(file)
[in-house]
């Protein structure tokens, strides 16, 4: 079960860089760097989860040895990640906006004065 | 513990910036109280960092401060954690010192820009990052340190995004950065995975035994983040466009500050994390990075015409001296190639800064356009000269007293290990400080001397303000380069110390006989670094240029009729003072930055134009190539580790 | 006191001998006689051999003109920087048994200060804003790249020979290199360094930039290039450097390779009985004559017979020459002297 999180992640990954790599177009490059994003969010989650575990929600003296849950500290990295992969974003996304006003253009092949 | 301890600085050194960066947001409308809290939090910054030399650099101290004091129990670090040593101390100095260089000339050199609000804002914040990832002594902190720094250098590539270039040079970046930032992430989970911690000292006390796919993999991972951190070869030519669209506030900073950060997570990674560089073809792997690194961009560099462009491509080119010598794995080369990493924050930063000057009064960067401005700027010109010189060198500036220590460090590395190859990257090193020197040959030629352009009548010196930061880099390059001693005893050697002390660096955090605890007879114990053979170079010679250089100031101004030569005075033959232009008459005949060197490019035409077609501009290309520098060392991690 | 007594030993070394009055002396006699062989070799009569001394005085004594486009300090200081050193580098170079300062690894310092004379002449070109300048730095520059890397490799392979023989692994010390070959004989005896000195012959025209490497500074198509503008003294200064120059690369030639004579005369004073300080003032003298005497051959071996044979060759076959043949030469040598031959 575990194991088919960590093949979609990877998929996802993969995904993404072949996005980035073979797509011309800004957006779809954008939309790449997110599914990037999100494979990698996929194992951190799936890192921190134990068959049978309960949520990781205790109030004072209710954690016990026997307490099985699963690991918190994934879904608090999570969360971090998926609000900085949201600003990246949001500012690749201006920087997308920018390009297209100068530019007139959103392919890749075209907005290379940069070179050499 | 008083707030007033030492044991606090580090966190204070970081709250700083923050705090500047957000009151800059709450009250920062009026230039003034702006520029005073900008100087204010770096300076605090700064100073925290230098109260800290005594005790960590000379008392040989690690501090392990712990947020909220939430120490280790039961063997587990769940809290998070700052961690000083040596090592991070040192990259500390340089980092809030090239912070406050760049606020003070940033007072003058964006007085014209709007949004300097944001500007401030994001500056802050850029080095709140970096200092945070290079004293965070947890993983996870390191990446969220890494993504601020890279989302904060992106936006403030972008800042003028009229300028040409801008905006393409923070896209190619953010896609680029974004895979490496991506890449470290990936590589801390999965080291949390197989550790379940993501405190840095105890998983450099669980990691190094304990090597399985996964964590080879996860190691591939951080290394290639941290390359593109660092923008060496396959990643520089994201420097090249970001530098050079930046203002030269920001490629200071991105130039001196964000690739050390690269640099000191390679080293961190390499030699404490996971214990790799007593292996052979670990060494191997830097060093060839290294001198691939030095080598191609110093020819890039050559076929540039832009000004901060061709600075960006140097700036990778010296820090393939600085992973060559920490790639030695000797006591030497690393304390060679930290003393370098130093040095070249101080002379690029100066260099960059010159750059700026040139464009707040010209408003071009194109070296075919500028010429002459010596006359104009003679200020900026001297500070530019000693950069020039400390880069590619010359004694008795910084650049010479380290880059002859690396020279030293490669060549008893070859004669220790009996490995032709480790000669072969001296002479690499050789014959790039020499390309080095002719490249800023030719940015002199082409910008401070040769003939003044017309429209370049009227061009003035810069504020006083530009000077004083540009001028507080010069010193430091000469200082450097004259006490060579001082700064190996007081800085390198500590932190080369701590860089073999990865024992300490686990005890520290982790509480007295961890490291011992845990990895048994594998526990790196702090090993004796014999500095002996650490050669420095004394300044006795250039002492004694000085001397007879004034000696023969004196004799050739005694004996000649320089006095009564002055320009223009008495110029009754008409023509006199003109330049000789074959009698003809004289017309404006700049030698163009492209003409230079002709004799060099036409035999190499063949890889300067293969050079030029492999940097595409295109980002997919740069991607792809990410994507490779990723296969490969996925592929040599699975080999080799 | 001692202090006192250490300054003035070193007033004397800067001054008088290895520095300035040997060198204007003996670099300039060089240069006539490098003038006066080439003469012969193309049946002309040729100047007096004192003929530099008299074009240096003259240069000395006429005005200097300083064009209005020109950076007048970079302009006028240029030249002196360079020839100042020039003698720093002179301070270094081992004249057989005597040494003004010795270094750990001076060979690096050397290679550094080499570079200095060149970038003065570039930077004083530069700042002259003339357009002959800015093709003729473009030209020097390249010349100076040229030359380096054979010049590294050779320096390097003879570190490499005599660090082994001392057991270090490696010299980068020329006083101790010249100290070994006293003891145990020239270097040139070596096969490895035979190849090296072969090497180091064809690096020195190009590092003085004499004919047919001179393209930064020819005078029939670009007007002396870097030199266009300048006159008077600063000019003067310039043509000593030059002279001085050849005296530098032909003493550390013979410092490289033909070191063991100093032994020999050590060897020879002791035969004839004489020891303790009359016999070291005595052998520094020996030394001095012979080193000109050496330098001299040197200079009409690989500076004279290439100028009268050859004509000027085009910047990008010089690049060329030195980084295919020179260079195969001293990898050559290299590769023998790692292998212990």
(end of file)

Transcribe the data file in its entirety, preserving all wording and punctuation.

[in-house]
């Protein structure tokens, strides 16, 4: 079960860089760097989860040895990640906006004065 | 513990910036109280960092401060954690010192820009990052340190995004950065995975035994983040466009500050994390990075015409001296190639800064356009000269007293290990400080001397303000380069110390006989670094240029009729003072930055134009190539580790 | 006191001998006689051999003109920087048994200060804003790249020979290199360094930039290039450097390779009985004559017979020459002297 999180992640990954790599177009490059994003969010989650575990929600003296849950500290990295992969974003996304006003253009092949 | 301890600085050194960066947001409308809290939090910054030399650099101290004091129990670090040593101390100095260089000339050199609000804002914040990832002594902190720094250098590539270039040079970046930032992430989970911690000292006390796919993999991972951190070869030519669209506030900073950060997570990674560089073809792997690194961009560099462009491509080119010598794995080369990493924050930063000057009064960067401005700027010109010189060198500036220590460090590395190859990257090193020197040959030629352009009548010196930061880099390059001693005893050697002390660096955090605890007879114990053979170079010679250089100031101004030569005075033959232009008459005949060197490019035409077609501009290309520098060392991690 | 007594030993070394009055002396006699062989070799009569001394005085004594486009300090200081050193580098170079300062690894310092004379002449070109300048730095520059890397490799392979023989692994010390070959004989005896000195012959025209490497500074198509503008003294200064120059690369030639004579005369004073300080003032003298005497051959071996044979060759076959043949030469040598031959 575990194991088919960590093949979609990877998929996802993969995904993404072949996005980035073979797509011309800004957006779809954008939309790449997110599914990037999100494979990698996929194992951190799936890192921190134990068959049978309960949520990781205790109030004072209710954690016990026997307490099985699963690991918190994934879904608090999570969360971090998926609000900085949201600003990246949001500012690749201006920087997308920018390009297209100068530019007139959103392919890749075209907005290379940069070179050499 | 008083707030007033030492044991606090580090966190204070970081709250700083923050705090500047957000009151800059709450009250920062009026230039003034702006520029005073900008100087204010770096300076605090700064100073925290230098109260800290005594005790960590000379008392040989690690501090392990712990947020909220939430120490280790039961063997587990769940809290998070700052961690000083040596090592991070040192990259500390340089980092809030090239912070406050760049606020003070940033007072003058964006007085014209709007949004300097944001500007401030994001500056802050850029080095709140970096200092945070290079004293965070947890993983996870390191990446969220890494993504601020890279989302904060992106936006403030972008800042003028009229300028040409801008905006393409923070896209190619953010896609680029974004895979490496991506890449470290990936590589801390999965080291949390197989550790379940993501405190840095105890998983450099669980990691190094304990090597399985996964964590080879996860190691591939951080290394290639941290390359593109660092923008060496396959990643520089994201420097090249970001530098050079930046203002030269920001490629200071991105130039001196964000690739050390690269640099000191390679080293961190390499030699404490996971214990790799007593292996052979670990060494191997830097060093060839290294001198691939030095080598191609110093020819890039050559076929540039832009000004901060061709600075960006140097700036990778010296820090393939600085992973060559920490790639030695000797006591030497690393304390060679930290003393370098130093040095070249101080002379690029100066260099960059010159750059700026040139464009707040010209408003071009194109070296075919500028010429002459010596006359104009003679200020900026001297500070530019000693950069020039400390880069590619010359004694008795910084650049010479380290880059002859690396020279030293490669060549008893070859004669220790009996490995032709480790000669072969001296002479690499050789014959790039020499390309080095002719490249800023030719940015002199082409910008401070040769003939003044017309429209370049009227061009003035810069504020006083530009000077004083540009001028507080010069010193430091000469200082450097004259006490060579001082700064190996007081800085390198500590932190080369701590860089073999990865024992300490686990005890520290982790509480007295961890490291011992845990990895048994594998526990790196702090090993004796014999500095002996650490050669420095004394300044006795250039002492004694000085001397007879004034000696023969004196004799050739005694004996000649320089006095009564002055320009223009008495110029009754008409023509006199003109330049000789074959009698003809004289017309404006700049030698163009492209003409230079002709004799060099036409035999190499063949890889300067293969050079030029492999940097595409295109980002997919740069991607792809990410994507490779990723296969490969996925592929040599699975080999080799 | 001692202090006192250490300054003035070193007033004397800067001054008088290895520095300035040997060198204007003996670099300039060089240069006539490098003038006066080439003469012969193309049946002309040729100047007096004192003929530099008299074009240096003259240069000395006429005005200097300083064009209005020109950076007048970079302009006028240029030249002196360079020839100042020039003698720093002179301070270094081992004249057989005597040494003004010795270094750990001076060979690096050397290679550094080499570079200095060149970038003065570039930077004083530069700042002259003339357009002959800015093709003729473009030209020097390249010349100076040229030359380096054979010049590294050779320096390097003879570190490499005599660090082994001392057991270090490696010299980068020329006083101790010249100290070994006293003891145990020239270097040139070596096969490895035979190849090296072969090497180091064809690096020195190009590092003085004499004919047919001179393209930064020819005078029939670009007007002396870097030199266009300048006159008077600063000019003067310039043509000593030059002279001085050849005296530098032909003493550390013979410092490289033909070191063991100093032994020999050590060897020879002791035969004839004489020891303790009359016999070291005595052998520094020996030394001095012979080193000109050496330098001299040197200079009409690989500076004279290439100028009268050859004509000027085009910047990008010089690049060329030195980084295919020179260079195969001293990898050559290299590769023998790692292998212990």